Third Archbishop of Sydney
Cardinal Moran was born in Leighlinbridge, Ireland, 16 Sept, 1830;
he died at
Manly, Sydney, 16 Aug., 1911.
He was the only son of Patrick Moran
and Alice Cullen, sister of Cardinal Cullen. Of his three sisters,
two became nuns, one of them offered her life to God in care of
cholera patients whom she nursed, and died the last victim of the
plague in Ireland. Both his parents died before his eleventh year.
He left Ireland in 1842 to pursue his studies in Rome. His "Acta
Publica" in universal theology was so masterful as to gain for him
the doctorate by acclamation. Among the principal objectors was
Cardinal Joachim Pecci, afterwards Leo XIII, who was impressed by
the genius of his Irish student. He was appointed vice-rector at the
Irish College, and also filled the chair of Hebrew at Propaganda,
and was for some time vice-rector of the Scott's College. In 1886 he was
appointed secretary to Cardinal Cullen, and professor of Scripture
at Clonliffe College. He founded the "Irish Ecclesiastical Record".
Moran and Ballinkillen
Cardinal Moran's parents are buried
in the churchyard adjoining the church in Ballinkillen. His
father, Patrick Moran, and mother, Alicia (nee Cullen),
sister of Cardinal Cullen, lived in Ballyellen before moving
to Leighlinbridge. Cardinal Moran was born in Leighlinbridge
in 1830. The family was steeped in ecclesiastical tradition.
His grand-uncle, Fr. James Maher, born in Donore, was one of
the outstanding churchmen and nationalist leaders of the
time and later became parish priest of Carlow-Graigue.
His uncle Fr. Paul Cullen, was to
become Rector of the Irish College in Rome, Archbishop of
Armagh, and in 1866, Ireland's first Cardinal. Cardinal
Moran was educated in Rome where he remained for many years
in the Irish College of which he became Vice-Rector. He came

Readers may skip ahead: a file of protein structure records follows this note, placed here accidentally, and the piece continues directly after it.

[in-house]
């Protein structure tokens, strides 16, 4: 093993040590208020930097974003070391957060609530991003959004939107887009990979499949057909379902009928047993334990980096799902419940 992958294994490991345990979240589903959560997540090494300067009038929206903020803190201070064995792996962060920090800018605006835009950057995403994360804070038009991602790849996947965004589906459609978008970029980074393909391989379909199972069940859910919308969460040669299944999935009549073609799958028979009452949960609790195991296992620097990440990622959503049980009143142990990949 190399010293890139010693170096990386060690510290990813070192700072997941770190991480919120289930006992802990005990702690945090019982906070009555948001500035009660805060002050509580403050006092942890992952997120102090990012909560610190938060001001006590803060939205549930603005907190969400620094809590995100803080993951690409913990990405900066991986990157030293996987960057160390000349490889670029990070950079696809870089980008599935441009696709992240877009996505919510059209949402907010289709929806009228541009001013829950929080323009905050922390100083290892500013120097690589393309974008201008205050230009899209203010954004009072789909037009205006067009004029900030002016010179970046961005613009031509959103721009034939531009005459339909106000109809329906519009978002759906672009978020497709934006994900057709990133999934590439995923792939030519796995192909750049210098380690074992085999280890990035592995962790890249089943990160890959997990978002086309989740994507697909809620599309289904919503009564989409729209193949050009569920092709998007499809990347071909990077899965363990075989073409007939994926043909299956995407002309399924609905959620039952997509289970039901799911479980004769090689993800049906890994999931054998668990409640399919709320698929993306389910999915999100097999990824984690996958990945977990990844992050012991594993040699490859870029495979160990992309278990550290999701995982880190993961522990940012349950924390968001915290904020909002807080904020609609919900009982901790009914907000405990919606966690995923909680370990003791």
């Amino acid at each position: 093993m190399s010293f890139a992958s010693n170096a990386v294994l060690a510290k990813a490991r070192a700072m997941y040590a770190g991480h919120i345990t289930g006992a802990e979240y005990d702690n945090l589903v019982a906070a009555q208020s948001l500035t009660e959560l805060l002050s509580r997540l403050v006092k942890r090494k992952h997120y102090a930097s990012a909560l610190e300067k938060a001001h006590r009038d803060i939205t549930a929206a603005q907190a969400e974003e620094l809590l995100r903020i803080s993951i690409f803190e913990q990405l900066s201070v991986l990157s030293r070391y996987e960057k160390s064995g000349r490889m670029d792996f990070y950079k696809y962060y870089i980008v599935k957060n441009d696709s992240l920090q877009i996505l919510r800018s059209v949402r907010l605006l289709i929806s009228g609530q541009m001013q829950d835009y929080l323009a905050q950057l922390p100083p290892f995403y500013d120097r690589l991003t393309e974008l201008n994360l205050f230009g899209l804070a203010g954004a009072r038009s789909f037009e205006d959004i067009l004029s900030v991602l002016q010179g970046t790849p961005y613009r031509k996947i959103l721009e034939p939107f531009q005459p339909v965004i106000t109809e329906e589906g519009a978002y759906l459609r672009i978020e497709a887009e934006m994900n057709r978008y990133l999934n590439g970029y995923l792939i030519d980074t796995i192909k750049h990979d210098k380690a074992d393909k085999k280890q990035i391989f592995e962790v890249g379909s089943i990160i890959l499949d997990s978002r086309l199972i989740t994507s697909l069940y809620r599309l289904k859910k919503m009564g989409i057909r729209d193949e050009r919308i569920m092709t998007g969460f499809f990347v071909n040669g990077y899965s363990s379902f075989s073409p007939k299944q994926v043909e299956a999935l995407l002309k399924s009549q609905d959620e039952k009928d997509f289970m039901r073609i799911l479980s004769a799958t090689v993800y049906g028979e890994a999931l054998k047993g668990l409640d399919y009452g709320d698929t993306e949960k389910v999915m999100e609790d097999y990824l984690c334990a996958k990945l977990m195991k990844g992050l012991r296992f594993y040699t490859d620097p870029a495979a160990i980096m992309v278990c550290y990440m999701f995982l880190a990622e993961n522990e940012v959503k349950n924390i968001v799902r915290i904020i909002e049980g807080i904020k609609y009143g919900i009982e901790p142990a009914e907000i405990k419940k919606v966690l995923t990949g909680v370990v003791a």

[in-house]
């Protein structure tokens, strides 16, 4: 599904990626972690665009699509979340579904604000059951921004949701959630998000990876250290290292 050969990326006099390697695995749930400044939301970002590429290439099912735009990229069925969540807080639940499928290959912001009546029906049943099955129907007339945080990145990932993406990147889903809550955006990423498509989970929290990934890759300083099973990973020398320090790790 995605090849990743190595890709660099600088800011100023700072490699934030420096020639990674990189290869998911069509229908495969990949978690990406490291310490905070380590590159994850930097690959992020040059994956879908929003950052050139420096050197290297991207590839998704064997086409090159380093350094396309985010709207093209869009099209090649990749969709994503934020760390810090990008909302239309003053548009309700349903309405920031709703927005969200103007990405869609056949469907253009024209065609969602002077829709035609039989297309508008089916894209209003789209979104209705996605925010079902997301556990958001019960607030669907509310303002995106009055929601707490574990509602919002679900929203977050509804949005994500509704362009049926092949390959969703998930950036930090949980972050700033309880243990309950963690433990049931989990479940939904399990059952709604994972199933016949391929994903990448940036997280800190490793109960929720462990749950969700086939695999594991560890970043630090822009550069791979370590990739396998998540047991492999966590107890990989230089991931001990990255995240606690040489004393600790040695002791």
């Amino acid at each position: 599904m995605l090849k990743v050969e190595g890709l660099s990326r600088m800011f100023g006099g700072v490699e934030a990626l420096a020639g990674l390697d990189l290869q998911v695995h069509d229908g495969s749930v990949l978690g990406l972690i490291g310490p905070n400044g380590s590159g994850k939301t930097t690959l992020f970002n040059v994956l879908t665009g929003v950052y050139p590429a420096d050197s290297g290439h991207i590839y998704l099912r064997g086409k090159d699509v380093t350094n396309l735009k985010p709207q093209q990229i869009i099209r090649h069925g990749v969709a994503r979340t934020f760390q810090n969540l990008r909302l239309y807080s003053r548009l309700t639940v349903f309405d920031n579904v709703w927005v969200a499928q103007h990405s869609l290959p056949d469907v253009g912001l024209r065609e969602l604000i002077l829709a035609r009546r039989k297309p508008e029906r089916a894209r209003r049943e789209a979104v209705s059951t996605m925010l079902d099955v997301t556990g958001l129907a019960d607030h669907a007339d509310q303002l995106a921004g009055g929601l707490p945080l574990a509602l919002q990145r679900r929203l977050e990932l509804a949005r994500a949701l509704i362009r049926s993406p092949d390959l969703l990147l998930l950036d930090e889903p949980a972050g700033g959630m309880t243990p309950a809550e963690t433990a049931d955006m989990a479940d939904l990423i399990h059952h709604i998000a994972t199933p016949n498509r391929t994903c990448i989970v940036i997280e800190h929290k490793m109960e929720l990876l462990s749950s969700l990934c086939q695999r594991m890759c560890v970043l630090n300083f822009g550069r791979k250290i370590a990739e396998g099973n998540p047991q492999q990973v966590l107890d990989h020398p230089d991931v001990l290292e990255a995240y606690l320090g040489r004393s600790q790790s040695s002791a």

to Dublin as secretary to his uncle in 1866 and later was
appointed coadjutor bishop, and then bishop of Ossory.
Acknowledged as a prominent educationalist, he extended St.
Kieran's Diocesan College, founded schools, convents and
orphanages and worked for the spiritual, educational and
material benefit of his flock during his twelve years in
The mainly Irish born bishops of
Australia petitioned the Holy See to appoint Bishop Moran to
Sydney. In 1884 he was appointed Archbishop of Sydney and
just one year later Pope Leo XIII recalled him to Rome and
raised him to the College of Cardinals.
During his years in Australia from
which he returned home twice, Cardinal Moran built many
schools, hospitals and orphanages. He founded a second
seminary to train priests for missionary work in the Pacific
He also fought for and with the
underprivileged, backing strikes he considered just,
speaking out against injustice everywhere and striving for a
more humanitarian penal code. The Cardinal also supported
Home Rule for Ireland, unity and Federation in Australia and
the growth of the Australian Labour Party. During his last
visit to Ireland in 1902 he visited Ballinkillen churchyard
to pray at the graves of his parents.
In 1869 he accompanied Cardinal Cullen to the Vatican Council, and
was appointed procurator for one of the absent bishops. In
1886 he travelled 2500 miles over land and sea, and visited all the
dioceses of New Zealand. In the following year he traversed 6000
miles to consecrate Dr. Gibney at Perth. In subsequent years he went
to Ballarat, Bathurst, Bendigo, Hobart, Goldburn, Lismore,
Melbourne, and Rockhampton for the consecration of their respective
In 1908 he revisited and dedicated the
Auckland, and in the last year of his life he again covered 6000
miles to consecrate Dr. Clune Bishop of Perth. He consecrated
fourteen bishops, ordained nearly five hundred priests, dedicated
more than five thousand churches, and professed more than five
thousand nuns. The thirty-two charities which he founded in the city
of Sydney remain as the crowning achievement of his life.
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